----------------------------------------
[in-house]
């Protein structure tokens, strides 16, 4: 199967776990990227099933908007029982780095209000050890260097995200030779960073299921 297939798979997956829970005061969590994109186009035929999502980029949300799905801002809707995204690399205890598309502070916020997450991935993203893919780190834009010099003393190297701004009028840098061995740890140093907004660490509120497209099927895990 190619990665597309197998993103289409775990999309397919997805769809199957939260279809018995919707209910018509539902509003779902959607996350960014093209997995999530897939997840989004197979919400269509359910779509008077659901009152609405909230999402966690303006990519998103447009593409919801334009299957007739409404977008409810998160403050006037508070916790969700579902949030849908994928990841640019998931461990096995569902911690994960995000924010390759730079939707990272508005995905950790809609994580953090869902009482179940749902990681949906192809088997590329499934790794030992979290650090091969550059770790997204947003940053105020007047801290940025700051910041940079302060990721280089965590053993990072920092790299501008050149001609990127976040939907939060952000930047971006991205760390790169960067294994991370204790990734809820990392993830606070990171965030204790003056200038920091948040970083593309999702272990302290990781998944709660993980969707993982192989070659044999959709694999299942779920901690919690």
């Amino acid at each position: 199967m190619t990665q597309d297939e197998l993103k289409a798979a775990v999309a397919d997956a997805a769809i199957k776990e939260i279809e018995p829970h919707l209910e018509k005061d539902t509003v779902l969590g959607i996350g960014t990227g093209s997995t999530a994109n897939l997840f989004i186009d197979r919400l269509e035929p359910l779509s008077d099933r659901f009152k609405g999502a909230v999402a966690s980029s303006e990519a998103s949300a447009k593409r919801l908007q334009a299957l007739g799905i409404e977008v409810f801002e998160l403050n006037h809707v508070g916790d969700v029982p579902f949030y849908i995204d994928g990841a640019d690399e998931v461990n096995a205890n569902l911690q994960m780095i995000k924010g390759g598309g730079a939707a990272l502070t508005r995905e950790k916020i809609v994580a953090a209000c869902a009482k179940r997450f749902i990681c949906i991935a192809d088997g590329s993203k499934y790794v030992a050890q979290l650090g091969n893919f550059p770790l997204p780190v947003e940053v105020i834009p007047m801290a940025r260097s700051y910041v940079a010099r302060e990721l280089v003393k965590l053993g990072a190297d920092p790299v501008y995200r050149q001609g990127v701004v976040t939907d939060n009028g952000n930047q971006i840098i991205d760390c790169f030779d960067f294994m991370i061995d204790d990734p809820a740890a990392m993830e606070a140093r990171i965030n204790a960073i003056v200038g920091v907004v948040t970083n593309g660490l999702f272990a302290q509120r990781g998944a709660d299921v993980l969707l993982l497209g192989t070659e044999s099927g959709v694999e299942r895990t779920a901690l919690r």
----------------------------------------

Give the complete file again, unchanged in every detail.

[in-house]
């Protein structure tokens, strides 16, 4: 199967776990990227099933908007029982780095209000050890260097995200030779960073299921 297939798979997956829970005061969590994109186009035929999502980029949300799905801002809707995204690399205890598309502070916020997450991935993203893919780190834009010099003393190297701004009028840098061995740890140093907004660490509120497209099927895990 190619990665597309197998993103289409775990999309397919997805769809199957939260279809018995919707209910018509539902509003779902959607996350960014093209997995999530897939997840989004197979919400269509359910779509008077659901009152609405909230999402966690303006990519998103447009593409919801334009299957007739409404977008409810998160403050006037508070916790969700579902949030849908994928990841640019998931461990096995569902911690994960995000924010390759730079939707990272508005995905950790809609994580953090869902009482179940749902990681949906192809088997590329499934790794030992979290650090091969550059770790997204947003940053105020007047801290940025700051910041940079302060990721280089965590053993990072920092790299501008050149001609990127976040939907939060952000930047971006991205760390790169960067294994991370204790990734809820990392993830606070990171965030204790003056200038920091948040970083593309999702272990302290990781998944709660993980969707993982192989070659044999959709694999299942779920901690919690």
């Amino acid at each position: 199967m190619t990665q597309d297939e197998l993103k289409a798979a775990v999309a397919d997956a997805a769809i199957k776990e939260i279809e018995p829970h919707l209910e018509k005061d539902t509003v779902l969590g959607i996350g960014t990227g093209s997995t999530a994109n897939l997840f989004i186009d197979r919400l269509e035929p359910l779509s008077d099933r659901f009152k609405g999502a909230v999402a966690s980029s303006e990519a998103s949300a447009k593409r919801l908007q334009a299957l007739g799905i409404e977008v409810f801002e998160l403050n006037h809707v508070g916790d969700v029982p579902f949030y849908i995204d994928g990841a640019d690399e998931v461990n096995a205890n569902l911690q994960m780095i995000k924010g390759g598309g730079a939707a990272l502070t508005r995905e950790k916020i809609v994580a953090a209000c869902a009482k179940r997450f749902i990681c949906i991935a192809d088997g590329s993203k499934y790794v030992a050890q979290l650090g091969n893919f550059p770790l997204p780190v947003e940053v105020i834009p007047m801290a940025r260097s700051y910041v940079a010099r302060e990721l280089v003393k965590l053993g990072a190297d920092p790299v501008y995200r050149q001609g990127v701004v976040t939907d939060n009028g952000n930047q971006i840098i991205d760390c790169f030779d960067f294994m991370i061995d204790d990734p809820a740890a990392m993830e606070a140093r990171i965030n204790a960073i003056v200038g920091v907004v948040t970083n593309g660490l999702f272990a302290q509120r990781g998944a709660d299921v993980l969707l993982l497209g192989t070659e044999s099927g959709v694999e299942r895990t779920a901690l919690r």